Skip to main content

aws-cloudformation

Provision infrastructure with Dagger and AWS CloudFormation

caution

This is documentation for Dagger 0.1, which is no longer actively maintained.

For up-to-date documentation, see the latest version (0.2).

In this guide, you will learn how to automatically provision infrastructure on AWS by integrating Amazon Cloudformation in your Dagger environment.

We will start with something simple: provisioning a new bucket on Amazon S3. But Cloudformation can provision almost any AWS resource, and Dagger can integrate with the full Cloudformation API.

Prerequisites

Reminder

Guidelines

The provisioning strategy detailed below follows S3 best practices. However, to remain agnostic of your current AWS level, it profoundly relies on S3 and Cloudformation documentation.

Relays

The first thing to consider when developing a plan based on relays is to read their universe reference: it summarizes the expected inputs and their corresponding formats.

Initialize a Dagger Project and Environment

(optional) Setup example app

You will need the local copy of the Dagger examples repository used in previous guides

git clone https://github.com/dagger/examples

Make sure to run all commands from the todoapp directory:

cd examples/todoapp

Organize your package

Let's create a new directory for our Cue package:

mkdir cloudformation

Create a basic plan

Let's implement the Cloudformation template and convert it to a Cue definition for further flexibility.

Setup the template and the environment

Setup the template

The idea here is to follow best practices in S3 buckets provisioning. Thankfully, the AWS documentation contains a working Cloudformation template that fits 95% of our needs.

1. Tweaking the template: output bucket name only

Create a file named template.cue and add the following configuration to it.

todoapp/cloudformation/template.cue
package main

// inlined s3 cloudformation template as a string
template: """
{
"AWSTemplateFormatVersion": "2010-09-09",
"Resources": {
"S3Bucket": {
"Type": "AWS::S3::Bucket",
"Properties": {
"AccessControl": "PublicRead",
"WebsiteConfiguration": {
"IndexDocument": "index.html",
"ErrorDocument": "error.html"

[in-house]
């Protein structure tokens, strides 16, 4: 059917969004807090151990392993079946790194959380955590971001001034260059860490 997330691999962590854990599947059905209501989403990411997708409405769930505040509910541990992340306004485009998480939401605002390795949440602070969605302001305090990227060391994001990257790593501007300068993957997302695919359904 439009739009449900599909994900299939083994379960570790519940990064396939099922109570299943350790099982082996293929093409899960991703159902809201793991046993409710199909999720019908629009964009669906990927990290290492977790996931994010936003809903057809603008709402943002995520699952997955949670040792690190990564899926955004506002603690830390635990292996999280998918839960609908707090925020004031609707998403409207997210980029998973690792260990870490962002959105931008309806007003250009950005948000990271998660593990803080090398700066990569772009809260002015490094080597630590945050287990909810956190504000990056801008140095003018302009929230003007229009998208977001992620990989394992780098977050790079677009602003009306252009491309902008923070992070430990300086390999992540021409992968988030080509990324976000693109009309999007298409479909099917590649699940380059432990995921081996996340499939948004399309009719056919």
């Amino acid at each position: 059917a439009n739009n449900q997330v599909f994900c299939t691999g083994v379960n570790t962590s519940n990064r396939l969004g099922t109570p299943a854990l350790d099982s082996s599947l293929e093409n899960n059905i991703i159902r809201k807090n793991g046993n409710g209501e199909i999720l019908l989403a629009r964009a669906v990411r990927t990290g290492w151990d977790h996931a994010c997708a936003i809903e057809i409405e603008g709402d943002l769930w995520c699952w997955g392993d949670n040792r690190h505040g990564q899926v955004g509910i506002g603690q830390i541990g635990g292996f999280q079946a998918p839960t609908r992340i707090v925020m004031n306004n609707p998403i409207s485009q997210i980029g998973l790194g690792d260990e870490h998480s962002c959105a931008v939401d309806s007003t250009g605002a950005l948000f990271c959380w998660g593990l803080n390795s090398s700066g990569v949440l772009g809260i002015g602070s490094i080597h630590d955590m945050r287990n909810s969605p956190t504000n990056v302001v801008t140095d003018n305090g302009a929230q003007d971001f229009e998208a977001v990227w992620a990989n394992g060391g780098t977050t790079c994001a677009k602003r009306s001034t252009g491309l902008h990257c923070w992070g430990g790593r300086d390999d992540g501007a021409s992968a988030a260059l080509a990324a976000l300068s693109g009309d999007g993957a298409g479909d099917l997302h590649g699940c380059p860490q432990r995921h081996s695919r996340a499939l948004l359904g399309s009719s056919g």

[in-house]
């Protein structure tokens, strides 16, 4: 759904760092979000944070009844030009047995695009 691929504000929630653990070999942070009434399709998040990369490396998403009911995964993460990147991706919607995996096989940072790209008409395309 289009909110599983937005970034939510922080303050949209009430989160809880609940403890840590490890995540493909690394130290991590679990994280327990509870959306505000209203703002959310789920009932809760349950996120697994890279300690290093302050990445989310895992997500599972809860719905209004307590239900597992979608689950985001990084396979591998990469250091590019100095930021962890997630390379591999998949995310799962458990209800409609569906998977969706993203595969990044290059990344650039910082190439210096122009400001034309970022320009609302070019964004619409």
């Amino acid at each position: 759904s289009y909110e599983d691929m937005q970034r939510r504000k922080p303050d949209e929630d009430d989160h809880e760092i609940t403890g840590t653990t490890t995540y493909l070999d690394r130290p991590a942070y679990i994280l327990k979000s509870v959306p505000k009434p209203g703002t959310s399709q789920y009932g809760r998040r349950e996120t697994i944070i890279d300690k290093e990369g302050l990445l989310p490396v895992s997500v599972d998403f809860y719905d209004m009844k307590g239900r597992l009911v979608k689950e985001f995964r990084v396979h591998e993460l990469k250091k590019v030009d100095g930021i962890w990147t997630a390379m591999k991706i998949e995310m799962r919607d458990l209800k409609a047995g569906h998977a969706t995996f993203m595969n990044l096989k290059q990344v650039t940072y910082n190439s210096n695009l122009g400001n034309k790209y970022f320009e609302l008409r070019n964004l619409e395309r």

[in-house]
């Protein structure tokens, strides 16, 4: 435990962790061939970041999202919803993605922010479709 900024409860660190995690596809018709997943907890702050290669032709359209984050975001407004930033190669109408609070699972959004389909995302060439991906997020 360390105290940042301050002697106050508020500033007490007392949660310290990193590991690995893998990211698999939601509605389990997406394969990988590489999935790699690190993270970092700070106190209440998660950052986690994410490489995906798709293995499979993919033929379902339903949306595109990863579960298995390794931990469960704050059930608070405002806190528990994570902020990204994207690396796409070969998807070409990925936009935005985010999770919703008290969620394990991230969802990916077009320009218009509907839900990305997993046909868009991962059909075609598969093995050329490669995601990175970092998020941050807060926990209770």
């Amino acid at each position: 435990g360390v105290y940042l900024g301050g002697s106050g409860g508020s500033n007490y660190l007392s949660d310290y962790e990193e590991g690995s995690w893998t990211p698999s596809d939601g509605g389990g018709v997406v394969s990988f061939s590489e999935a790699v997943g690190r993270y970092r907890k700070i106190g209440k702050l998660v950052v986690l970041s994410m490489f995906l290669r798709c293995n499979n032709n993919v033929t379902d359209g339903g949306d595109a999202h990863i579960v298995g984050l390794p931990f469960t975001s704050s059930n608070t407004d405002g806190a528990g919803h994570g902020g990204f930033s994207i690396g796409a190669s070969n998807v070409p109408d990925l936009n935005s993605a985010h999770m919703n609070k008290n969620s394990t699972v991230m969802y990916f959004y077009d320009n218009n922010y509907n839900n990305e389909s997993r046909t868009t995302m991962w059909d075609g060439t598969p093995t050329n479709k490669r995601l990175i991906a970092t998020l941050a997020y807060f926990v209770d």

}
},
"DeletionPolicy": "Retain"
},
"BucketPolicy": {
"Type": "AWS::S3::BucketPolicy",
"Properties": {
"PolicyDocument": {
"Id": "MyPolicy",
"Version": "2012-10-17",
"Statement": [
{
"Sid": "PublicReadForGetBucketObjects",
"Effect": "Allow",
"Principal": "*",
"Action": "s3:GetObject",
"Resource": {
"Fn::Join": [
"",
[
"arn:aws:s3:::",
{
"Ref": "S3Bucket"
},
"/*"
]
]
}
}
]
},
"Bucket": {
"Ref": "S3Bucket"
}
}
}
},
"Outputs": {
"Name": {
"Value": {
"Fn::GetAtt": ["S3Bucket", "Arn"]
},
"Description": "Name S3 Bucket"
}
}
}
"""
2. Cloudformation relay

As our plan relies on Cloudformation's relay, let's dissect the expected inputs by gradually incorporating them into our plan.

dagger doc alpha.dagger.io/aws/cloudformation
# Inputs:
# config.region string AWS region
# config.accessKey dagger.#Secret AWS access key
# config.secretKey dagger.#Secret AWS secret key
# source string Source is the Cloudformation template (JSON/YAML…
# stackName string Stackname is the cloudformation stack
# parameters struct Stack parameters
# onFailure *"DO_NOTHING" | "ROLLBACK" | "DELETE" Behavior when failure to create/update the Stack
# timeout *10 | >=0 & int Maximum waiting time until stack creation/update…
# neverUpdate *false | true Never update the stack if already exists
1. General insights

As seen above in the documentation, values starting with * are default values. However, as a plan developer, we may need to add default values to inputs from relays without one: Cue gives you this flexibility.

2. The config value

The config values are all part of the aws relay. Regarding this package, as you can see above, five of the required inputs miss default options (parameters field is optional):

  • config.region
  • config.accessKey
  • config.secretKey
  • source
  • stackName

Let's implement the first step, use the aws.#Config relay, and request its first inputs: the region to deploy and the AWS credentials.

todoapp/cloudformation/source.cue
package main

import (
"alpha.dagger.io/aws"
)

// AWS account: credentials and region
awsConfig: aws.#Config

This defines:

  • awsConfig: AWS CLI Configuration step using the package alpha.dagger.io/aws. It takes three user inputs: a region, an accessKey, and a secretKey

Setup the environment

1. Create a new environment

Let's create a project:

dagger init

Let's create an environment to run it:

dagger new 'cloudformation' -p ./cloudformation
2. Check plan

Pro tips: To check whether it worked or not, these three commands might help

dagger input list -e cloudformation # List our personal plan's inputs
# Input Value Set by user Description
# awsConfig.region string false AWS region
# awsConfig.accessKey dagger.#Secret false AWS access key
# awsConfig.secretKey dagger.#Secret false AWS secret key

dagger query -e cloudformation # Query values / inspect default values (Instrumental in case of conflict)
# {}

dagger up -e cloudformation # Try to run the plan. As expected, we encounter a failure because some user inputs haven't been set
# 4:11PM ERR system | required input is missing input=awsConfig.region
# 4:11PM ERR system | required input is missing input=awsConfig.accessKey
# 4:11PM ERR system | required input is missing input=awsConfig.secretKey